GFM Network News


Multiple predicaments: One core solution

The livestock industry and others that use corn as key input are calling on Congress and the administration to modify or suspend the ethanol mandate for the 2012 corn crop. Pressure for modifying the mandate is also coming from a hunger community that is fearful that a further rise in corn prices will trigger an

Production destruction leads to demand destruction

Analyst/corn farmer Jerry Gulke recently talked about the impact of the drought that has now spread over more than half the country on this year’s corn crop. He characterized the situation faced by farmers as production destruction. No one can disagree with that description. A July 29, 2012 article written by Chris Lusvardi of the


China’s agricultural future: Adopt developed technologies

China is a grudging importer of corn and pork, preferring instead to increase domestic production 


As the most populous nation on Earth, China has intermittently been seen as the solution to the problem created by the ability of U.S. farmers to produce more than they can sell at a profitable price. Sometimes the discussion is focused on cotton; at other times it is corn or soybeans. Today, it is pork

Pink slime An object lesson for the meat industry?

With a long-term decline in per capita consumption — 94 pounds per capita in 1976 to 60 pounds per capita in 2009 — the last thing that U.S. cattle producers need is the current controversy over “pink slime.” And with the controversy in full swing, they certainly don’t need industry and political leaders fighting the



Do North American Farmers Really Feed The World?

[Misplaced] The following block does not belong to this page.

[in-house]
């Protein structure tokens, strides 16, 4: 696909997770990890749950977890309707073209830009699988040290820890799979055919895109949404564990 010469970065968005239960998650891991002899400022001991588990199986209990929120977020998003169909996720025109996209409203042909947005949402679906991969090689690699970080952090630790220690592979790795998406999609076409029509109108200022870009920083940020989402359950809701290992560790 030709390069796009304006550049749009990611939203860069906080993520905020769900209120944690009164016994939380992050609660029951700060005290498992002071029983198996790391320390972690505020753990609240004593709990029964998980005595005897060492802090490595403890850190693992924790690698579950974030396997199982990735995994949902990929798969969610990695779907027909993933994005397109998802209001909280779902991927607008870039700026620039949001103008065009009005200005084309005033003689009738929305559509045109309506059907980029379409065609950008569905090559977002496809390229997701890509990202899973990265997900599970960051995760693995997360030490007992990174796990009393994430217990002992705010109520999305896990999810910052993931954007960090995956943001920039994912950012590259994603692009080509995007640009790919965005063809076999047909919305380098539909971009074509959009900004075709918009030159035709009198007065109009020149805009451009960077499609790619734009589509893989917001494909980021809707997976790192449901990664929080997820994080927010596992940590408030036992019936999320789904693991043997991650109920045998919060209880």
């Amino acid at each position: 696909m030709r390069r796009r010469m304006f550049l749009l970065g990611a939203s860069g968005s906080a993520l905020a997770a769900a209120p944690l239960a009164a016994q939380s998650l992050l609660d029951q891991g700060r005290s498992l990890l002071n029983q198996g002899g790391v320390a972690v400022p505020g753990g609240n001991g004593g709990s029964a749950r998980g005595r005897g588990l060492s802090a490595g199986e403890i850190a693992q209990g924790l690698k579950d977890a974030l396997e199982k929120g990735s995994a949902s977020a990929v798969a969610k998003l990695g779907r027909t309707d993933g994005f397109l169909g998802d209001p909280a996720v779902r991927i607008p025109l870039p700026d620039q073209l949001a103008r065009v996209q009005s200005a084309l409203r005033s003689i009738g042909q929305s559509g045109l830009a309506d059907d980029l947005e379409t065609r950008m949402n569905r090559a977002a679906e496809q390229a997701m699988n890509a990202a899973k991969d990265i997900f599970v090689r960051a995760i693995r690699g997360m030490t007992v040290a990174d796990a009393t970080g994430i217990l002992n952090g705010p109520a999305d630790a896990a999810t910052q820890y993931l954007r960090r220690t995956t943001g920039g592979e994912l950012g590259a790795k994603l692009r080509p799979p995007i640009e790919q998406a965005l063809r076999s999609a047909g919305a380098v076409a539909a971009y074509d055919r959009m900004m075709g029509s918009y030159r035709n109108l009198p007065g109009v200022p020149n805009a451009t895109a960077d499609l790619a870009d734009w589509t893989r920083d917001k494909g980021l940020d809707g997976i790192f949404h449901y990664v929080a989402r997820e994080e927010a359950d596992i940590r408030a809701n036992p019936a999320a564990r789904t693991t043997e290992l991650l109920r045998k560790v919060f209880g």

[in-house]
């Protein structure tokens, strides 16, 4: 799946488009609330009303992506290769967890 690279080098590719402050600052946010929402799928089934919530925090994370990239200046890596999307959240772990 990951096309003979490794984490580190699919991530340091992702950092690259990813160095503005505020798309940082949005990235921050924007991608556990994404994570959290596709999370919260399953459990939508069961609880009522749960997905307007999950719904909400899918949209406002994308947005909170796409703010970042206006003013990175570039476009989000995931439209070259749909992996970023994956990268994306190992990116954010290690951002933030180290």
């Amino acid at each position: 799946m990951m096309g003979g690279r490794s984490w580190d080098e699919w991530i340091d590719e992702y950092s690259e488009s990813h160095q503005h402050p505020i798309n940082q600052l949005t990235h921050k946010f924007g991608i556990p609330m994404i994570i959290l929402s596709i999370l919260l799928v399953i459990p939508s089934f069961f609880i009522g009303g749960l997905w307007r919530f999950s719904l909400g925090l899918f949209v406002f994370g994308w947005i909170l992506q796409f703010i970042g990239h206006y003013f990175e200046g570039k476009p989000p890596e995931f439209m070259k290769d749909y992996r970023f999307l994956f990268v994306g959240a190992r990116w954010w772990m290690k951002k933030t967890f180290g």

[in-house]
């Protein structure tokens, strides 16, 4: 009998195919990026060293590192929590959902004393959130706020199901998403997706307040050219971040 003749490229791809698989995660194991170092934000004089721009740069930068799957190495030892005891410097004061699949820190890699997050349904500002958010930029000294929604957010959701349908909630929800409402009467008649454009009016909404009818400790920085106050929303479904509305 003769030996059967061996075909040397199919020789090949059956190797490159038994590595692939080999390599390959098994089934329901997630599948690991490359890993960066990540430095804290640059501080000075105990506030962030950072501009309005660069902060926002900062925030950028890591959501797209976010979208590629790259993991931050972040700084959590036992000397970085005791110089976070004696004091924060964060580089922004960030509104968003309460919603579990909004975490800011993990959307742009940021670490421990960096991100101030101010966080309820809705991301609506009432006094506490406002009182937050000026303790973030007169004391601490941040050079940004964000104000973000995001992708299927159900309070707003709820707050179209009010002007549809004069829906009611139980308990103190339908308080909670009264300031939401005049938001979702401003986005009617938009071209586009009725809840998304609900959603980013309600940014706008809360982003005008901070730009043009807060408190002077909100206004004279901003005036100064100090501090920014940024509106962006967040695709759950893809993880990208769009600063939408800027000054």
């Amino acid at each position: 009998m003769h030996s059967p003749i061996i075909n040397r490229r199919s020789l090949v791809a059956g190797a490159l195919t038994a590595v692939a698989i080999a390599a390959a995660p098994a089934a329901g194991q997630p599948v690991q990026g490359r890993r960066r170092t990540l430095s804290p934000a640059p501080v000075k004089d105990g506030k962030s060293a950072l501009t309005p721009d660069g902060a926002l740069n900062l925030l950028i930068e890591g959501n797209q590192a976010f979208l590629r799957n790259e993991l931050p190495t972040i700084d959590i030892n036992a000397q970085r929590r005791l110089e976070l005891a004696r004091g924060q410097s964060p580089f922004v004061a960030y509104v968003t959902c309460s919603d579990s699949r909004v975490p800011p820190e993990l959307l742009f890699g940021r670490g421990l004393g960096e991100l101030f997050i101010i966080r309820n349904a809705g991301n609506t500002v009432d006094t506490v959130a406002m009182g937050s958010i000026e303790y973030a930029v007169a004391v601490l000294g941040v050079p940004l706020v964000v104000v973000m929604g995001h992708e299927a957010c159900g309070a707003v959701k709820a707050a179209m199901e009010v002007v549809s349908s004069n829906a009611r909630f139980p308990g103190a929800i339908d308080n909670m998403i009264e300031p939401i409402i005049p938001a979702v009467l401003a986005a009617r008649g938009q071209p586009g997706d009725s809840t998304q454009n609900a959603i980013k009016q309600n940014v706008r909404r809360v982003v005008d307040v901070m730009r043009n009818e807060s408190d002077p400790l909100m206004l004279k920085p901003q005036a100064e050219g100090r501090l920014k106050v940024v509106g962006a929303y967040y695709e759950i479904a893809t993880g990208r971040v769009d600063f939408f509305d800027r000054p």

We recently ran across a belt buckle from the 1980s that read, “The American Farmer feeds the world.” For many producers, that statement underlies much of what they do from their on-farm decision-making to the policies they support. As the 1996 Farm Bill was being debated, we remember talking to farmers who wanted to “get

It’s Different This Time — Just Like The Other Times?

As we write this column, March 2011 corn futures closed at $6.87/bu., wheat at $8.53/bu., soybeans at $14.33/ bu., rice at $15.80/cwt, and cotton at $1.67/lb. We are seeing a second wave of a general price increase for commodities that began in late 2006 and saw its first peak in 2008, followed by a retrenchment.

Ethanol And Oil Subsidies: Competing Claims And Self-Justification

Acommon question we hear when we tell people that we are agricultural policy analysts is “Well, whaddya think about ethanol subsidies?” That question becomes critically important as the blenders’ credit, the ethanol import tariff and the small producers’ tax credit face a deadline of December 31, 2010 for renewal by a lame-duck Congress. Todd Neeley,


Global Grain Reserve Idea Gaining Momentum – for Oct. 7, 2010

During the decade from 1996 to 2006, the world became accustomed to stable crop production levels. Production problems in one part of the world were balanced out by increased production elsewhere. In such a world it was easy to argue that reserves were unnecessary, because there would always be someone with a supply they were

Battling World Hunger By Increasing Global Production?

U. S. farmers began to believe that they had a responsibility to increase production and exports so that the hungry of the world could be fed. For some time now, we have focused our attention on the twin issues of production and exports of major crops as a way of examining the export-oriented policies that